Even if a Democrat-led Senate hasn't helped deliver much legislation to the president's desk, President Barack Obama said in an interview aired Sunday that it remains important for the party to maintain control of the upper chamber.
NBC "Meet the Press" host Chuck Todd pointed out the many policy items Obama has advocated that haven't passed through Congress, often because they were blocked by the Republican-controlled House of Representatives.
Obama acknowledged that many of his major agenda items had not gotten through, and that their passage would remain difficult. But he said the Senate races were still important, in part because of the message it would send if Democrats win vulnerable seats.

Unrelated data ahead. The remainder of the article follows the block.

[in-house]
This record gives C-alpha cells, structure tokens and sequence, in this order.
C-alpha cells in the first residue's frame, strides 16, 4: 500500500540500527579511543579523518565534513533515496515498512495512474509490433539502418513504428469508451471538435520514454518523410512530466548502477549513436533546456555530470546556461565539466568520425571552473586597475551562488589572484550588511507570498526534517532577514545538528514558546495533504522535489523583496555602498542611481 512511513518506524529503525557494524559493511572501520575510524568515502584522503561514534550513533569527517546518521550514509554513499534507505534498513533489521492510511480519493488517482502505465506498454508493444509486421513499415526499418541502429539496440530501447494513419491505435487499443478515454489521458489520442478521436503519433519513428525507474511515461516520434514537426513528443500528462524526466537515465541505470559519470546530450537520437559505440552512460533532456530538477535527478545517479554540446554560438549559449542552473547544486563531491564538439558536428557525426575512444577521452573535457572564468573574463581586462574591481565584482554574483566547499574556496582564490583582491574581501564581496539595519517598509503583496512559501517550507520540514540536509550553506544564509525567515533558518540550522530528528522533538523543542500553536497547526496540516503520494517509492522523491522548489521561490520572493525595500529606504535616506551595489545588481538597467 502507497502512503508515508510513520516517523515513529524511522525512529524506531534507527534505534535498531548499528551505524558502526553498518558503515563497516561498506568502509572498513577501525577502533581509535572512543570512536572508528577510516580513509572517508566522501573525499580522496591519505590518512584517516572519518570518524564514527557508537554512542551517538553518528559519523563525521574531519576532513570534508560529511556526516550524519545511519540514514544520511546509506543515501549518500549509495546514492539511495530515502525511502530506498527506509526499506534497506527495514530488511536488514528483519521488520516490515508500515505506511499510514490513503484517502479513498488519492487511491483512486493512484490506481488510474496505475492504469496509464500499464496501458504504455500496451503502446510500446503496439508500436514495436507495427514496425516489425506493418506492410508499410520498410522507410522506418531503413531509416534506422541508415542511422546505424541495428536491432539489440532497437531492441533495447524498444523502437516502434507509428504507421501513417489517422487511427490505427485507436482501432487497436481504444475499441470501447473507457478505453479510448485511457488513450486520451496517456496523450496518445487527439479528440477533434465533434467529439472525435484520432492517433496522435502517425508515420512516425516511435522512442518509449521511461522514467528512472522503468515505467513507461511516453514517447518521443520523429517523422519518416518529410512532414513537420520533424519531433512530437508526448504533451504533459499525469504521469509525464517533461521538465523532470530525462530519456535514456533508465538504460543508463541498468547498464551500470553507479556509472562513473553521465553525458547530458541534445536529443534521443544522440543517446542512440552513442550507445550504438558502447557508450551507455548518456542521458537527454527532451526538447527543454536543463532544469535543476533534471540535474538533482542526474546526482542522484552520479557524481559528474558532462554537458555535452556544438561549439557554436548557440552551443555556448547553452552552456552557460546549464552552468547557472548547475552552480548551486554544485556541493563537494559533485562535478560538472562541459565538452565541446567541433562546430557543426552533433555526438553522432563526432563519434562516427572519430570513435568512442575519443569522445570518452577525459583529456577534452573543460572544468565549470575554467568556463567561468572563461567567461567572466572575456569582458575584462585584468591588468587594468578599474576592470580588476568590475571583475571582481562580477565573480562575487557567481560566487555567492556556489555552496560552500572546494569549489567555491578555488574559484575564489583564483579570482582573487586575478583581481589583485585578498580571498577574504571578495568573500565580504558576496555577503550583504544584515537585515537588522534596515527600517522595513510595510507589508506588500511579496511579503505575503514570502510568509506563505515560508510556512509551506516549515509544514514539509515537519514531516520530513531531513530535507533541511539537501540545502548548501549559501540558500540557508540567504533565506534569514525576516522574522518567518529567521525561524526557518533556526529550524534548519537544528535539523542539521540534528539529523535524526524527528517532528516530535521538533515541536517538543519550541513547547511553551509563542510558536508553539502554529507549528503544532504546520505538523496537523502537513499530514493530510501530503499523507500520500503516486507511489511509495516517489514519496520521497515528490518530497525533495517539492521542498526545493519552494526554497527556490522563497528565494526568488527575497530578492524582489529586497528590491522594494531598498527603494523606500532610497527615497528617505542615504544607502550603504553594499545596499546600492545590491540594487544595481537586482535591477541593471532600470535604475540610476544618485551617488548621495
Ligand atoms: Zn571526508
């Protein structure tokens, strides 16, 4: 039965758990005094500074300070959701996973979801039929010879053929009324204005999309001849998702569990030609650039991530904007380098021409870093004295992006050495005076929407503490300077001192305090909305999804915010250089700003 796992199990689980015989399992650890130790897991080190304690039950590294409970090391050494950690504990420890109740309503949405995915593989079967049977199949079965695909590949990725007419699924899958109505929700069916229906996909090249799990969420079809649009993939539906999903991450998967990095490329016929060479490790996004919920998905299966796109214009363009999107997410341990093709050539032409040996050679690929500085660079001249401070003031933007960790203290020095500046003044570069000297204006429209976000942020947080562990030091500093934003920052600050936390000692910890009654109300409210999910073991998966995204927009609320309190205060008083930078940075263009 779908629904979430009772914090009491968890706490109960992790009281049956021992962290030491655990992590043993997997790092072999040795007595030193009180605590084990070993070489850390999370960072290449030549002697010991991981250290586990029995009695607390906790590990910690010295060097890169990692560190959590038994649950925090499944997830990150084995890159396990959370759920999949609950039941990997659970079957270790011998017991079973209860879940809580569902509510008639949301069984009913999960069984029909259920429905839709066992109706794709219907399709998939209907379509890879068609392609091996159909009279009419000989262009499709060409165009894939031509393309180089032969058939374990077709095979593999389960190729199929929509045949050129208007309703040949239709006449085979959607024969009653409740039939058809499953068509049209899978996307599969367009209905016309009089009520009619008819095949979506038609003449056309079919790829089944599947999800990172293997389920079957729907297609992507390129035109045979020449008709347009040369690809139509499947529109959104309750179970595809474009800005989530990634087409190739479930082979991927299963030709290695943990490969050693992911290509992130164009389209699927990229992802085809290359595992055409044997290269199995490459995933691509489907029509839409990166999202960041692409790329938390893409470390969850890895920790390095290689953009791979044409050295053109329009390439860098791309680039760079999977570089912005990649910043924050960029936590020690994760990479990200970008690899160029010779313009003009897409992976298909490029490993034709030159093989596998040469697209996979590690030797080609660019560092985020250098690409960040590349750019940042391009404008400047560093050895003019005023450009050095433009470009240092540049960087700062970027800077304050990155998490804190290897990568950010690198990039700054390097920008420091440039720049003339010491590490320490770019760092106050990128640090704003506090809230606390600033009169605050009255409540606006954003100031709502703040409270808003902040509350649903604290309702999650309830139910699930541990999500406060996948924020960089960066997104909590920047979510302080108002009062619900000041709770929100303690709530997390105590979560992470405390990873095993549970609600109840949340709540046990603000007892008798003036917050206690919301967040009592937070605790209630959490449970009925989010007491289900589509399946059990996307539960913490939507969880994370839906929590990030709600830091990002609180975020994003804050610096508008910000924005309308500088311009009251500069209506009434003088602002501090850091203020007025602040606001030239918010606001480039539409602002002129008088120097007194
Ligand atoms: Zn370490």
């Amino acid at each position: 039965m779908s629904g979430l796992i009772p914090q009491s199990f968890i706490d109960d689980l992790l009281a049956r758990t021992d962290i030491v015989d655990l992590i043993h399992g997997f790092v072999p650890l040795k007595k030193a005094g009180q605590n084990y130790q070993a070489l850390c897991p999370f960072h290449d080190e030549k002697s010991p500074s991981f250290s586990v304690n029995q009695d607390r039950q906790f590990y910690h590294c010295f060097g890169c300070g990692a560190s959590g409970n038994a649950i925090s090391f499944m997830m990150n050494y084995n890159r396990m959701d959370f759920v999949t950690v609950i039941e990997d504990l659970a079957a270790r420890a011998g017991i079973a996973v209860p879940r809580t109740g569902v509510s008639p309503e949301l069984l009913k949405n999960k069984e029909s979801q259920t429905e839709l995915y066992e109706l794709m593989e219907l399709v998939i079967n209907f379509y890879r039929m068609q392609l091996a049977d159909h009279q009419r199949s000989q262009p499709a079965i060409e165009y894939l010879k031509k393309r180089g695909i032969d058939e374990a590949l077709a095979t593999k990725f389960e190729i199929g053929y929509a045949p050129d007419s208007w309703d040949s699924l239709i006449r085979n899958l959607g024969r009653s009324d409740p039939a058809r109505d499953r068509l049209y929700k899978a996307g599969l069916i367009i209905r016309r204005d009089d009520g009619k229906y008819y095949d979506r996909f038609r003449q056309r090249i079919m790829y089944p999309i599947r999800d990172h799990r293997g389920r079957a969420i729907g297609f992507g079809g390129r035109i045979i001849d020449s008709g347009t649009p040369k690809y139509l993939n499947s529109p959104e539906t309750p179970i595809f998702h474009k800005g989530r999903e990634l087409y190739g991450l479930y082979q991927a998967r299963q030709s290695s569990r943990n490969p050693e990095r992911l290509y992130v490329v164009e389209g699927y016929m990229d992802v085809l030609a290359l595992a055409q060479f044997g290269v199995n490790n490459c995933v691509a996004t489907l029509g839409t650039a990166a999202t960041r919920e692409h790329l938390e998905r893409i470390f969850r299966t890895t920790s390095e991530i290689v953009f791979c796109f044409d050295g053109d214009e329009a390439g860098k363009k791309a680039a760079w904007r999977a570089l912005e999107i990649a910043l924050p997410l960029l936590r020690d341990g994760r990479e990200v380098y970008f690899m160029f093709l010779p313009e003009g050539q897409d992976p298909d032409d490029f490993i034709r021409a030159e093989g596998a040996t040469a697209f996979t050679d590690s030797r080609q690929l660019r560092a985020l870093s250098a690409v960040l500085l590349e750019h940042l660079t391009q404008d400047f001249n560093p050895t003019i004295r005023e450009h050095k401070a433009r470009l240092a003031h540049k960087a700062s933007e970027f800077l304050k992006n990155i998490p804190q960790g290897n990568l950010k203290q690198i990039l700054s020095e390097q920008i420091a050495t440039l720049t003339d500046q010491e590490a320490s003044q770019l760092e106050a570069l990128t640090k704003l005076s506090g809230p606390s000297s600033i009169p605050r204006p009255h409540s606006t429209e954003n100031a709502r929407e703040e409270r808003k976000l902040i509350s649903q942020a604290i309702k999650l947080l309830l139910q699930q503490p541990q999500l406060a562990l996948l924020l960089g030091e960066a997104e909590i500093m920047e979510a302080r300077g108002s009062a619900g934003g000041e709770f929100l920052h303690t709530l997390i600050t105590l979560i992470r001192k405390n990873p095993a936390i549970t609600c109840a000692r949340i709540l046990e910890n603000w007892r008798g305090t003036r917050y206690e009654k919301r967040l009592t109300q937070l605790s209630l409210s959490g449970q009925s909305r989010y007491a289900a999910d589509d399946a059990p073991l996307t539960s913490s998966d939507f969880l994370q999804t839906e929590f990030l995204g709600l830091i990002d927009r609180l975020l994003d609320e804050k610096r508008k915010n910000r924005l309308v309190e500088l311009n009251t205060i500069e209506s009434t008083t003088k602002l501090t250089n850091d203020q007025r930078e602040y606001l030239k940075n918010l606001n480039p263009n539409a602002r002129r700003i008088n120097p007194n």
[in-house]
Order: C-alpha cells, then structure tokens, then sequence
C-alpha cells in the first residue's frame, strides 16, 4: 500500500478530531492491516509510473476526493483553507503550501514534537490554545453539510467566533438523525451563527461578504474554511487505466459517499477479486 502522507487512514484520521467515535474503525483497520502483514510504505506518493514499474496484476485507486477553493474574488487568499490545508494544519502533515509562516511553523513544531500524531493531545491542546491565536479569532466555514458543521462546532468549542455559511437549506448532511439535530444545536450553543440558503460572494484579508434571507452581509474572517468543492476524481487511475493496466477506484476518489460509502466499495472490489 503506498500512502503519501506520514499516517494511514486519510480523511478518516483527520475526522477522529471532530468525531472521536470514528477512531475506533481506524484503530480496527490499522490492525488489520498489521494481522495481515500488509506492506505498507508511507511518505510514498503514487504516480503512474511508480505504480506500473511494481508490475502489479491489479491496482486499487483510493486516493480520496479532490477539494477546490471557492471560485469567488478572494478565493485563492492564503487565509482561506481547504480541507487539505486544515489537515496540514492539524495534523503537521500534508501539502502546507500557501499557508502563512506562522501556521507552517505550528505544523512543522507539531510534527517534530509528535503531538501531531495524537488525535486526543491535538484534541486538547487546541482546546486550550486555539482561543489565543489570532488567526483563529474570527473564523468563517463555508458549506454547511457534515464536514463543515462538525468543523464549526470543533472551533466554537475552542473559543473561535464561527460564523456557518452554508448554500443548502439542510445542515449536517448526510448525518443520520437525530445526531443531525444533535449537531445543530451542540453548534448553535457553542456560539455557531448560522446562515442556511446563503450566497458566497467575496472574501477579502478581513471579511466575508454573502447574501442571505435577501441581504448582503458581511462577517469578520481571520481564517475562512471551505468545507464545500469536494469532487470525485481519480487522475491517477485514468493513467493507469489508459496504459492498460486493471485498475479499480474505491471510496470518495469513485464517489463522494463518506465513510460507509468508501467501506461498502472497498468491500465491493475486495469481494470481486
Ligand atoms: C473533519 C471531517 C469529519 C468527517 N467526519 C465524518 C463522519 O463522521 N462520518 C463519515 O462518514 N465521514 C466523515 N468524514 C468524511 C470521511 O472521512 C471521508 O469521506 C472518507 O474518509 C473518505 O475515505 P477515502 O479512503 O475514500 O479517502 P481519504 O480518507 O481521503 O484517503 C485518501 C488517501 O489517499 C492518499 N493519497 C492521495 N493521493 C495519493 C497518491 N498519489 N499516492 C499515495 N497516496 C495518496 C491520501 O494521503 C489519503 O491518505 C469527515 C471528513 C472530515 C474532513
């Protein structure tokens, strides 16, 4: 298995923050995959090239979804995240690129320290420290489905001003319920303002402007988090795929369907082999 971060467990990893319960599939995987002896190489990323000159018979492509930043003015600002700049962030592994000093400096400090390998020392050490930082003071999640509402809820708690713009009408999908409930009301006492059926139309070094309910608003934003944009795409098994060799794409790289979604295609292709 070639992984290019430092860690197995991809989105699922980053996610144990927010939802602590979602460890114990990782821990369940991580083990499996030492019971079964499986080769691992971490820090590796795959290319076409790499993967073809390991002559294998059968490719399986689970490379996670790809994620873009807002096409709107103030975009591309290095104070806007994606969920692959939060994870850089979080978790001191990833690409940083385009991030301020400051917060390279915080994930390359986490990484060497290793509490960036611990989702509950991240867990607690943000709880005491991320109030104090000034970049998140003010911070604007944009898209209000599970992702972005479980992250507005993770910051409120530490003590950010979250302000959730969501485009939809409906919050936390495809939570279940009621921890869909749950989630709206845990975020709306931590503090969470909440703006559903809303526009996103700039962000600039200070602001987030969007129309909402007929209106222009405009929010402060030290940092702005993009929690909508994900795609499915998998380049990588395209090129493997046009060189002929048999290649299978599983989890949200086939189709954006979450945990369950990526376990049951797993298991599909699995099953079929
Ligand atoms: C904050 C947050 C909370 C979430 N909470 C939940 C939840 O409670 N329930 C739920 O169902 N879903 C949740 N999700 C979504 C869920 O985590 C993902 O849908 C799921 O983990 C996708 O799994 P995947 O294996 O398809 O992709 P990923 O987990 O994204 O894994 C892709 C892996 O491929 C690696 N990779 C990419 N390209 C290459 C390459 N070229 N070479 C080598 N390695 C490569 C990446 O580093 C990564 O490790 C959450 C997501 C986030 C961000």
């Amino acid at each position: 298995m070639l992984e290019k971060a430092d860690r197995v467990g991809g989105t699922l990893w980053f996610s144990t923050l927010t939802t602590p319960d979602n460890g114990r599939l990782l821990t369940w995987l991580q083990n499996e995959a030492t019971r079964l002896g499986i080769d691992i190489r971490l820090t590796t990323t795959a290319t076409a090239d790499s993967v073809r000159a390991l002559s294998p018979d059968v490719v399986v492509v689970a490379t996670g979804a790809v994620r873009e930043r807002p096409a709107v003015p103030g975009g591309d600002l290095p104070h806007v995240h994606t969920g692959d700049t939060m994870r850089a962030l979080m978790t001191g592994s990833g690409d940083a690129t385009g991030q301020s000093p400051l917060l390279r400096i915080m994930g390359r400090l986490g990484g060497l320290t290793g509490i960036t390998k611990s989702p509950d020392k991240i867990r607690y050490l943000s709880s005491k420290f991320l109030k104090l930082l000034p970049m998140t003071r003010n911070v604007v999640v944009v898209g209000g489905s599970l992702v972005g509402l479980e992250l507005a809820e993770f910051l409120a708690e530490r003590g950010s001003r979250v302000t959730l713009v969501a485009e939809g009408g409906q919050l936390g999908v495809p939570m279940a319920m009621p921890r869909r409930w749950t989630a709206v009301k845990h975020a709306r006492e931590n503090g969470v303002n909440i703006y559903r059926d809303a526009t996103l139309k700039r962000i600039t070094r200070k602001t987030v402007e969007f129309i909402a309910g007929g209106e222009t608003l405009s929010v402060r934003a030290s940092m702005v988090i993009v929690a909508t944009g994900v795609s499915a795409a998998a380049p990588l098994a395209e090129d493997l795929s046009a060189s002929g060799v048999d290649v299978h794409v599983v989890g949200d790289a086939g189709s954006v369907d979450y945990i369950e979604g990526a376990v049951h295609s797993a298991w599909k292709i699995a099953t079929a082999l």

"It is true that if the House stays Republican, then it's unlikely that I get a lot of these bills to my desk," Obama told Todd, "but it makes a big difference if we've got at least one branch in Congress that is presenting these ideas, is making arguments."
"I know that given the gridlock that we've seen over the last couple of years, it's easy to say that these midterms don't matter," he continued. "But the fact of the matter is that on every issue that's important to middle-class Americans, overwhelmingly we're seeing a majority prefer the Democratic option, and us having a Democratic Senate that can present those issues and put them forward just like they did on immigration, even if the House Republicans failed to act, means that we're debating the right stuff for the country."